The vinyl record industry's comeback might be impacted by a fire at a California factory.
A Feb. 6 fire destroyed the Apollo Masters Corp. production site in Banning, Calif. According to media reports, Apollo is one of only two companies in the world that makes the lacquer needed to make master discs, which then are used to press individual records.
"We are uncertain of our future at this point and are evaluating options as we try to work through this difficult time," company officials said in an announcement on the firm's website.
Although streaming music now makes up 80 percent of record industry revenue, according to the Record Industry Association of America, vinyl has been growing steadily. Vinyl now is on pace to overtake CDs for sales, according to RIAA.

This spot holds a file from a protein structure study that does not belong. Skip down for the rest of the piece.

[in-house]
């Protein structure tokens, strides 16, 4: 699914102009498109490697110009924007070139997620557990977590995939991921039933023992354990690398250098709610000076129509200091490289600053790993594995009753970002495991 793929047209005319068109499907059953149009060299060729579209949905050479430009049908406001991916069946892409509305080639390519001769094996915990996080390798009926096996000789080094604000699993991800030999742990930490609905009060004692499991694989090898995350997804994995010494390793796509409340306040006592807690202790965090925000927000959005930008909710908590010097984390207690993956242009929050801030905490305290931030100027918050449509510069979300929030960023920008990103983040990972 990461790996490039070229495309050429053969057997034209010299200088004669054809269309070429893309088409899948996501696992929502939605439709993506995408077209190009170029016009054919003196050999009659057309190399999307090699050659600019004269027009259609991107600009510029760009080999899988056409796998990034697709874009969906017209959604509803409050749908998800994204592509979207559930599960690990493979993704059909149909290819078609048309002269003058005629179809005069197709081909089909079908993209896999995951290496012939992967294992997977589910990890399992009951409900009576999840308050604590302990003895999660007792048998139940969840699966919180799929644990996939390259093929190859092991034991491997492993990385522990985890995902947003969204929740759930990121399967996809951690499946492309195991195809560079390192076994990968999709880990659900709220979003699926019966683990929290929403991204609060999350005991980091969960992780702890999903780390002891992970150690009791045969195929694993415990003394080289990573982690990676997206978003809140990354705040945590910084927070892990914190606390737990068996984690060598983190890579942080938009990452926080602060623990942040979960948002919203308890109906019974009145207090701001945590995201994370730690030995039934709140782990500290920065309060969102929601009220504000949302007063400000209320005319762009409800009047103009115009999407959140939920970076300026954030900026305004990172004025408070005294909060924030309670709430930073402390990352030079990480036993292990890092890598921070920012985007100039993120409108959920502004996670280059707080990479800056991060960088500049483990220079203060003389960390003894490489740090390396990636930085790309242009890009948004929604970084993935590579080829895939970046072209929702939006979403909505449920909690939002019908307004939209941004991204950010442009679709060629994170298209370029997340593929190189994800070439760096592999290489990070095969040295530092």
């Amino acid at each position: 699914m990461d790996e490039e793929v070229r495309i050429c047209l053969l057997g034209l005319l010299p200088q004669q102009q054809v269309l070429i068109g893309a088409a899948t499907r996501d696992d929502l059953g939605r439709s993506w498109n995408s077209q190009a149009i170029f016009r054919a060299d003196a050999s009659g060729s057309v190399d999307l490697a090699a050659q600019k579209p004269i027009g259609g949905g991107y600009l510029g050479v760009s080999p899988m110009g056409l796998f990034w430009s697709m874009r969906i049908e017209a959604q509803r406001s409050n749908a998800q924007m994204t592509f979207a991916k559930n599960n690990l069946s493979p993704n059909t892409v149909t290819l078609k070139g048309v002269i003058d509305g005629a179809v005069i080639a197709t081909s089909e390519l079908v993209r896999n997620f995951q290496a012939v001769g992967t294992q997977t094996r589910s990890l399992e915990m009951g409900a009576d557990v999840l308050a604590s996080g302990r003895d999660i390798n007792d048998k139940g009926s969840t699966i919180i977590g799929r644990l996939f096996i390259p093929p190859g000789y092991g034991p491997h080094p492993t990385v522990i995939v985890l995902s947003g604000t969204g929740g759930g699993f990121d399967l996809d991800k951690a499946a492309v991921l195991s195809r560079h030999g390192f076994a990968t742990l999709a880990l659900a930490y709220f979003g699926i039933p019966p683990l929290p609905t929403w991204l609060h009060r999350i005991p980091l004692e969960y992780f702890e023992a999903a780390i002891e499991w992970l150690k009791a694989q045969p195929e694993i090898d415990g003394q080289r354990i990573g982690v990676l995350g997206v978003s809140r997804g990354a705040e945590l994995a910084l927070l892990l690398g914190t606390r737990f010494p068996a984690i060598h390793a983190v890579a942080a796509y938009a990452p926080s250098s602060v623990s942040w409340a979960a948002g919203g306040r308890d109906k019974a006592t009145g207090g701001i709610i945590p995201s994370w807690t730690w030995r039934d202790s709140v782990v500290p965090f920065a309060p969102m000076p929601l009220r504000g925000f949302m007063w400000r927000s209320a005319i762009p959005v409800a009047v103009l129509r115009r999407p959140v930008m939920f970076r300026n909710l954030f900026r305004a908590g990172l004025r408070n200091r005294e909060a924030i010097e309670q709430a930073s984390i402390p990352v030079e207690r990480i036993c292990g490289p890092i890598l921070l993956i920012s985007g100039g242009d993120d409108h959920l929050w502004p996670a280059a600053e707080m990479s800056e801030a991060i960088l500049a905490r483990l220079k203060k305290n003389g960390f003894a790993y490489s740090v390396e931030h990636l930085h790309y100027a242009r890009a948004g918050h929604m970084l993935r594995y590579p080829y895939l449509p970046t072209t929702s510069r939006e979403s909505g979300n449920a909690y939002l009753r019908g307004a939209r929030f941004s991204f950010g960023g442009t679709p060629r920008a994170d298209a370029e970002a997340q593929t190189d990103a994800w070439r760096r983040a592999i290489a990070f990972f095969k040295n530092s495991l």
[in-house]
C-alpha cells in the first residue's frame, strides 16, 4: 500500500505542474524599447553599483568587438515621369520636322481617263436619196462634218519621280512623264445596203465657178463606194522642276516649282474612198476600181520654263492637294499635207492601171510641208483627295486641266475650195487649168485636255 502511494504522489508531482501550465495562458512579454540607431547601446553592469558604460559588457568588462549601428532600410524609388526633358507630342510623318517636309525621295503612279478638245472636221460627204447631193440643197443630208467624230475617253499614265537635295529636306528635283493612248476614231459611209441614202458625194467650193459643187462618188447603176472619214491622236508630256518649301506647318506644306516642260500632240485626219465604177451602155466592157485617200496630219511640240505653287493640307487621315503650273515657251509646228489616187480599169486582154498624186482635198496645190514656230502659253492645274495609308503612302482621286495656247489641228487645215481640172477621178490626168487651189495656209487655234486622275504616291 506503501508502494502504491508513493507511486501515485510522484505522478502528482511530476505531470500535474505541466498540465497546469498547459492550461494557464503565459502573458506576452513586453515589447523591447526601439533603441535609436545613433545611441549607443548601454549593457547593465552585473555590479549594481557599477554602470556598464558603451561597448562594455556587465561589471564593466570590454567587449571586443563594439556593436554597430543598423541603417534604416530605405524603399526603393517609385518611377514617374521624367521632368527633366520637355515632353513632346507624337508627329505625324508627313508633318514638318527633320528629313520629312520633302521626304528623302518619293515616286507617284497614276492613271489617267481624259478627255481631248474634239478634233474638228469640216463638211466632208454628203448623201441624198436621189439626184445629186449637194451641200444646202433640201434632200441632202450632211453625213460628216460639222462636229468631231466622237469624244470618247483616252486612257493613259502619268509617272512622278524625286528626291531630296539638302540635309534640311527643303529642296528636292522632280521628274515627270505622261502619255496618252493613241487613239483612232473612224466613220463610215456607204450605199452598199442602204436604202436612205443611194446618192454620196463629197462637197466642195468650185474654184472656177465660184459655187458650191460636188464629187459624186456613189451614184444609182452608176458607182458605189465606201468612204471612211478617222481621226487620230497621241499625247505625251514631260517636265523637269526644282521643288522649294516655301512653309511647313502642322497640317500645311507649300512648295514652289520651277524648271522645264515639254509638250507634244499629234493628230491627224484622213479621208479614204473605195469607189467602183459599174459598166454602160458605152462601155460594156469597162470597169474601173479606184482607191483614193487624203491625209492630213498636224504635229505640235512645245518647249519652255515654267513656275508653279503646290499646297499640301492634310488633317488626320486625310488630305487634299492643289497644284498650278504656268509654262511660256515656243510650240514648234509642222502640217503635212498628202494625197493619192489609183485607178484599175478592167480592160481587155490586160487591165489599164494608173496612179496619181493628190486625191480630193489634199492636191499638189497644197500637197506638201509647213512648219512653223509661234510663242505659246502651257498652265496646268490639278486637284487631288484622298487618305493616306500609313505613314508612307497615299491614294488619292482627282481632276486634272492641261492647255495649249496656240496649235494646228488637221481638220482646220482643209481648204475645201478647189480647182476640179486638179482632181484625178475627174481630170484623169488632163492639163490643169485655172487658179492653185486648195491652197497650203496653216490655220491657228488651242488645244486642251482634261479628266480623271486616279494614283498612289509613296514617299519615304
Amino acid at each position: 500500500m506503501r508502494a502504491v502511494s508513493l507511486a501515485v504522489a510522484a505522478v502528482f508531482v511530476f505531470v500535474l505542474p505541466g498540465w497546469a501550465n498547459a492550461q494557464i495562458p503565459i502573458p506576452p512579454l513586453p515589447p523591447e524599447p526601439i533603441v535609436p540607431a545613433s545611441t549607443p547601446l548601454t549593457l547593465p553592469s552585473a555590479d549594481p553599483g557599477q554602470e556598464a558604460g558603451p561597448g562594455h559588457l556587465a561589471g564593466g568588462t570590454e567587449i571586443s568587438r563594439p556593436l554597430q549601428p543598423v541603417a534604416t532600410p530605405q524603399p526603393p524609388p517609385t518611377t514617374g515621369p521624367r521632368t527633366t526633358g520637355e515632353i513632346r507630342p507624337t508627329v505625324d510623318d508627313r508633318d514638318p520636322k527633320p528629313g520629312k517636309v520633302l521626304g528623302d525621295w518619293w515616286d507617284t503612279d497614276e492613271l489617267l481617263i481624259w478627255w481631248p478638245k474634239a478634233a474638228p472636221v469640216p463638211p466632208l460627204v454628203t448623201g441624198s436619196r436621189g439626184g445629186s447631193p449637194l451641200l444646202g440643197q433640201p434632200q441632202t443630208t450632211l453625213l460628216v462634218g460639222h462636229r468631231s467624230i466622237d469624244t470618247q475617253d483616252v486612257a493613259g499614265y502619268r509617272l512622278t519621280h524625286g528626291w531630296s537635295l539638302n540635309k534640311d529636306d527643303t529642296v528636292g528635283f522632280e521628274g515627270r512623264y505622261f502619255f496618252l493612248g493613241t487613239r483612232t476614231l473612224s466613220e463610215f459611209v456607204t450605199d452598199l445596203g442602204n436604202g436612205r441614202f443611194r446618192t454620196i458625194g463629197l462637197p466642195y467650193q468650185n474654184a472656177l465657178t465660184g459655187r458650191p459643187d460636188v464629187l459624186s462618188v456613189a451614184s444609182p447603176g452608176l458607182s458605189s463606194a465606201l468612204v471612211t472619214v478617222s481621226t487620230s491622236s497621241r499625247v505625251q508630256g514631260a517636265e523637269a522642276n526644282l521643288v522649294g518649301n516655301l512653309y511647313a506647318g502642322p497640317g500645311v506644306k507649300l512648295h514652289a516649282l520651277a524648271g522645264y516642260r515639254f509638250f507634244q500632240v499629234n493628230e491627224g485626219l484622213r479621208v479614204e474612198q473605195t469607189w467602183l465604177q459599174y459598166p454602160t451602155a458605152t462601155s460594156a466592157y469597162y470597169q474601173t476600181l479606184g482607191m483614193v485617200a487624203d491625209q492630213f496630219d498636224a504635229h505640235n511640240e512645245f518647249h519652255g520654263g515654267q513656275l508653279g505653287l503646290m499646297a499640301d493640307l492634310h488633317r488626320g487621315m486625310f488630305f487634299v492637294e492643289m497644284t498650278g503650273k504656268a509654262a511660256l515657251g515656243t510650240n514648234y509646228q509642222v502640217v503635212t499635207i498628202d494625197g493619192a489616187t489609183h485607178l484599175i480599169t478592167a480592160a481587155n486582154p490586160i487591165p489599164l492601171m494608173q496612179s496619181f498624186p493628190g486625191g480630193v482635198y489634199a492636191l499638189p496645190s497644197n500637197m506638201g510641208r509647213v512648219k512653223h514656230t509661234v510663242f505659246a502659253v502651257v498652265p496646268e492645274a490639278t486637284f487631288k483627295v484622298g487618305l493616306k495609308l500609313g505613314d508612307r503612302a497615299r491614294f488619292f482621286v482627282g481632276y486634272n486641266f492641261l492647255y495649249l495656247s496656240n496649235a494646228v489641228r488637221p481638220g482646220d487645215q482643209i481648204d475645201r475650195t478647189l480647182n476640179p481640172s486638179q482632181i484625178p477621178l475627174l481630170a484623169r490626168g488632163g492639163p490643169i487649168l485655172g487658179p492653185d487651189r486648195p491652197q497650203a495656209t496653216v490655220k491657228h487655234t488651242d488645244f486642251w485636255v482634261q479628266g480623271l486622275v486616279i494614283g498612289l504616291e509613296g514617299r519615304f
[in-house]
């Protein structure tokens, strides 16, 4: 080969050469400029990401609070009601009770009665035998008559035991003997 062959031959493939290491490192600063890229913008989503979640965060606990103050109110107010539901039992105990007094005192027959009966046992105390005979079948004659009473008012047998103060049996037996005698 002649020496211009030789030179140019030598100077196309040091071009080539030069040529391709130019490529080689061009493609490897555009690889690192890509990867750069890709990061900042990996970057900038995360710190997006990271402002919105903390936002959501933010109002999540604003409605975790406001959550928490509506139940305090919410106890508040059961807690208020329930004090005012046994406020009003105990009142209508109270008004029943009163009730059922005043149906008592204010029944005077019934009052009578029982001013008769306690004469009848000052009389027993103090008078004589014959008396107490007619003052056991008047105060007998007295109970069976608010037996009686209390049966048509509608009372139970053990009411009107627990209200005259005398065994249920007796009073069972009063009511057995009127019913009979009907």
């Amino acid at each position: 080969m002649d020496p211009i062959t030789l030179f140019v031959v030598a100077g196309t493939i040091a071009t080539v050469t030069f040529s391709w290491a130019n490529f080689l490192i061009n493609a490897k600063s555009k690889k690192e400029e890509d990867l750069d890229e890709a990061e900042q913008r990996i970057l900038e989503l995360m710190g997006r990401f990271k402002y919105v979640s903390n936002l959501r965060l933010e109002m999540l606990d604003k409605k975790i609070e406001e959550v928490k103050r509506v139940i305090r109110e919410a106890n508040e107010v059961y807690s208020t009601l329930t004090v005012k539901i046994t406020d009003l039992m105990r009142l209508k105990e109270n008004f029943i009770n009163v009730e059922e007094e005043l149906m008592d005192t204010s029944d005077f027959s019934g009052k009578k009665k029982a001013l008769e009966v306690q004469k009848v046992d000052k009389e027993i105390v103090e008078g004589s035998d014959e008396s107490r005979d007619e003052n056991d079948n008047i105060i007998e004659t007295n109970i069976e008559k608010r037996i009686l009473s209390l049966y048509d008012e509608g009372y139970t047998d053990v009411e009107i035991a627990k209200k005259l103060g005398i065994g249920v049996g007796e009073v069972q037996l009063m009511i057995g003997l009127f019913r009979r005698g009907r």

Vinyl record manufacturers already are concerned about the potential impact of the fire.
"From my understanding, this fire will present a problem for the vinyl industry worldwide," Ben Blackwell, co-founder of Third Man Records told music website Pitchfork. Third Man presses vinyl in Detroit and Nashville, Tenn.
On its website, officials with Gotta Groove Records in Cleveland said that their firm doesn't work with Apollo for 12-inch records, but that its production of 7-inch records — more often referred to as a 45 rpm single — might be affected by the fire.
"It is not yet clear how regular our source will be for the size of lacquer traditionally used for 7-inch records," they added. "All pending 7-inch jobs are moving forward without interruption. Depending upon supply of additional lacquers for 7-inch, as well as demand for 7-inch orders, there may be delays for 7-inch jobs in the future.
"We are devoted to the vinyl format and will continue to do everything within our powers to make vinyl manufacturing as accessible and consistent as it can be to musicians, labels and anyone else wanting to make a record."